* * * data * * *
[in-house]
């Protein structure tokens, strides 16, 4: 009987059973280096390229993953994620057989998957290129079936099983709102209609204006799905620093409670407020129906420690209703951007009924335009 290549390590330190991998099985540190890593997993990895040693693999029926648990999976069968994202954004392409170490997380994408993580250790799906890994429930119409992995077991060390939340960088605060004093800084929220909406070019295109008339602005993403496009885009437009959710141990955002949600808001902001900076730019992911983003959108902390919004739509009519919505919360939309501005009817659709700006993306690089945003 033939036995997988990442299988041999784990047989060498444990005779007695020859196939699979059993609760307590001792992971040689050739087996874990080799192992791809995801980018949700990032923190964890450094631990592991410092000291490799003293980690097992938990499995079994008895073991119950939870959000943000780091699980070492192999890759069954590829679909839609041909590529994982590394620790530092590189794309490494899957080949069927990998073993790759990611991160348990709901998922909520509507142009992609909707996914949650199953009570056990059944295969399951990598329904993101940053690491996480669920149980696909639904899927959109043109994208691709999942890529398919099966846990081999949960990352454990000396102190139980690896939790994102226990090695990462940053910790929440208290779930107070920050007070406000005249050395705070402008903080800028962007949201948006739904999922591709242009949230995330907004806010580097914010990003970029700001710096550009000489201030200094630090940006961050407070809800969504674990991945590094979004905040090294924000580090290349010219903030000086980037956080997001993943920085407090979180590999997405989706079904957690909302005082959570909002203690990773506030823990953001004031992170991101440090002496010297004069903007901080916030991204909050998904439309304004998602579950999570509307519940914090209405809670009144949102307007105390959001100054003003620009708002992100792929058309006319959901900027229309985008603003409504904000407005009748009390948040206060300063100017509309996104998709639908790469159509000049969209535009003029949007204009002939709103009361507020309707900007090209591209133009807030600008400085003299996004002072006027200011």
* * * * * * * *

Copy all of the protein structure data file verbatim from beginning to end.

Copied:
[in-house]
């Protein structure tokens, strides 16, 4: 009987059973280096390229993953994620057989998957290129079936099983709102209609204006799905620093409670407020129906420690209703951007009924335009 290549390590330190991998099985540190890593997993990895040693693999029926648990999976069968994202954004392409170490997380994408993580250790799906890994429930119409992995077991060390939340960088605060004093800084929220909406070019295109008339602005993403496009885009437009959710141990955002949600808001902001900076730019992911983003959108902390919004739509009519919505919360939309501005009817659709700006993306690089945003 033939036995997988990442299988041999784990047989060498444990005779007695020859196939699979059993609760307590001792992971040689050739087996874990080799192992791809995801980018949700990032923190964890450094631990592991410092000291490799003293980690097992938990499995079994008895073991119950939870959000943000780091699980070492192999890759069954590829679909839609041909590529994982590394620790530092590189794309490494899957080949069927990998073993790759990611991160348990709901998922909520509507142009992609909707996914949650199953009570056990059944295969399951990598329904993101940053690491996480669920149980696909639904899927959109043109994208691709999942890529398919099966846990081999949960990352454990000396102190139980690896939790994102226990090695990462940053910790929440208290779930107070920050007070406000005249050395705070402008903080800028962007949201948006739904999922591709242009949230995330907004806010580097914010990003970029700001710096550009000489201030200094630090940006961050407070809800969504674990991945590094979004905040090294924000580090290349010219903030000086980037956080997001993943920085407090979180590999997405989706079904957690909302005082959570909002203690990773506030823990953001004031992170991101440090002496010297004069903007901080916030991204909050998904439309304004998602579950999570509307519940914090209405809670009144949102307007105390959001100054003003620009708002992100792929058309006319959901900027229309985008603003409504904000407005009748009390948040206060300063100017509309996104998709639908790469159509000049969209535009003029949007204009002939709103009361507020309707900007090209591209133009807030600008400085003299996004002072006027200011």